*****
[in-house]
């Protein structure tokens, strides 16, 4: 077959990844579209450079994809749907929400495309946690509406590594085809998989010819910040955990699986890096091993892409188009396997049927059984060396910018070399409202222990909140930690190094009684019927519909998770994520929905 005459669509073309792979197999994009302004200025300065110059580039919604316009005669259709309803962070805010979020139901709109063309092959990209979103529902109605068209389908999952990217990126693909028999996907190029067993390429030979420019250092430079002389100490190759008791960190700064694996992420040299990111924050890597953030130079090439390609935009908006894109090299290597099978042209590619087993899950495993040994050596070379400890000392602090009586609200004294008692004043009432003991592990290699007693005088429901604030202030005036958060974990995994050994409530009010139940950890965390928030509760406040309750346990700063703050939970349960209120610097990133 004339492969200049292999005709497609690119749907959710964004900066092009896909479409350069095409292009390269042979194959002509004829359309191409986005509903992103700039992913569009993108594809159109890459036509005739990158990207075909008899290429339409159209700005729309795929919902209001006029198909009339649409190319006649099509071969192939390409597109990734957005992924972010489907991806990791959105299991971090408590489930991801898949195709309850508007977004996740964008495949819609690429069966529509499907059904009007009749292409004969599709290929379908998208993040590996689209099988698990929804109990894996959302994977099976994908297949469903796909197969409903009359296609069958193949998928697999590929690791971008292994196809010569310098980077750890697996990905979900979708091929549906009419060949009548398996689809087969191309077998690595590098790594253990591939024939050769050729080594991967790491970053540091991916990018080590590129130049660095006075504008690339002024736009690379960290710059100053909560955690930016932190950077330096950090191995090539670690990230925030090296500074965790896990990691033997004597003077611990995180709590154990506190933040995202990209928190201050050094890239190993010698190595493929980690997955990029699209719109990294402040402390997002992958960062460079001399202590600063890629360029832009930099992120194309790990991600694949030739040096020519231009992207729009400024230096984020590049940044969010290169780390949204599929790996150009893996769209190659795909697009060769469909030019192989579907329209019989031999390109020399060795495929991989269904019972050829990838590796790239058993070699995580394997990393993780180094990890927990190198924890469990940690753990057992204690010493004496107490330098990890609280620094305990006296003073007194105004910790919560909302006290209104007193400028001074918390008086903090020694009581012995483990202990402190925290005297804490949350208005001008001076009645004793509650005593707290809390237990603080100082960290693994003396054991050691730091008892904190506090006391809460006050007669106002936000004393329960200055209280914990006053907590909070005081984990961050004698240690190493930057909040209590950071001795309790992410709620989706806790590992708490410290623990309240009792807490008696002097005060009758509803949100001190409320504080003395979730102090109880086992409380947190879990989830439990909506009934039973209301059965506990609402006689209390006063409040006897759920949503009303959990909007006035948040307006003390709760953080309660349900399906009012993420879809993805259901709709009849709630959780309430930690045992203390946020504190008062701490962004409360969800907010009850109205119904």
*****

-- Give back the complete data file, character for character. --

[in-house]
């Protein structure tokens, strides 16, 4: 077959990844579209450079994809749907929400495309946690509406590594085809998989010819910040955990699986890096091993892409188009396997049927059984060396910018070399409202222990909140930690190094009684019927519909998770994520929905 005459669509073309792979197999994009302004200025300065110059580039919604316009005669259709309803962070805010979020139901709109063309092959990209979103529902109605068209389908999952990217990126693909028999996907190029067993390429030979420019250092430079002389100490190759008791960190700064694996992420040299990111924050890597953030130079090439390609935009908006894109090299290597099978042209590619087993899950495993040994050596070379400890000392602090009586609200004294008692004043009432003991592990290699007693005088429901604030202030005036958060974990995994050994409530009010139940950890965390928030509760406040309750346990700063703050939970349960209120610097990133 004339492969200049292999005709497609690119749907959710964004900066092009896909479409350069095409292009390269042979194959002509004829359309191409986005509903992103700039992913569009993108594809159109890459036509005739990158990207075909008899290429339409159209700005729309795929919902209001006029198909009339649409190319006649099509071969192939390409597109990734957005992924972010489907991806990791959105299991971090408590489930991801898949195709309850508007977004996740964008495949819609690429069966529509499907059904009007009749292409004969599709290929379908998208993040590996689209099988698990929804109990894996959302994977099976994908297949469903796909197969409903009359296609069958193949998928697999590929690791971008292994196809010569310098980077750890697996990905979900979708091929549906009419060949009548398996689809087969191309077998690595590098790594253990591939024939050769050729080594991967790491970053540091991916990018080590590129130049660095006075504008690339002024736009690379960290710059100053909560955690930016932190950077330096950090191995090539670690990230925030090296500074965790896990990691033997004597003077611990995180709590154990506190933040995202990209928190201050050094890239190993010698190595493929980690997955990029699209719109990294402040402390997002992958960062460079001399202590600063890629360029832009930099992120194309790990991600694949030739040096020519231009992207729009400024230096984020590049940044969010290169780390949204599929790996150009893996769209190659795909697009060769469909030019192989579907329209019989031999390109020399060795495929991989269904019972050829990838590796790239058993070699995580394997990393993780180094990890927990190198924890469990940690753990057992204690010493004496107490330098990890609280620094305990006296003073007194105004910790919560909302006290209104007193400028001074918390008086903090020694009581012995483990202990402190925290005297804490949350208005001008001076009645004793509650005593707290809390237990603080100082960290693994003396054991050691730091008892904190506090006391809460006050007669106002936000004393329960200055209280914990006053907590909070005081984990961050004698240690190493930057909040209590950071001795309790992410709620989706806790590992708490410290623990309240009792807490008696002097005060009758509803949100001190409320504080003395979730102090109880086992409380947190879990989830439990909506009934039973209301059965506990609402006689209390006063409040006897759920949503009303959990909007006035948040307006003390709760953080309660349900399906009012993420879809993805259901709709009849709630959780309430930690045992203390946020504190008062701490962004409360969800907010009850109205119904």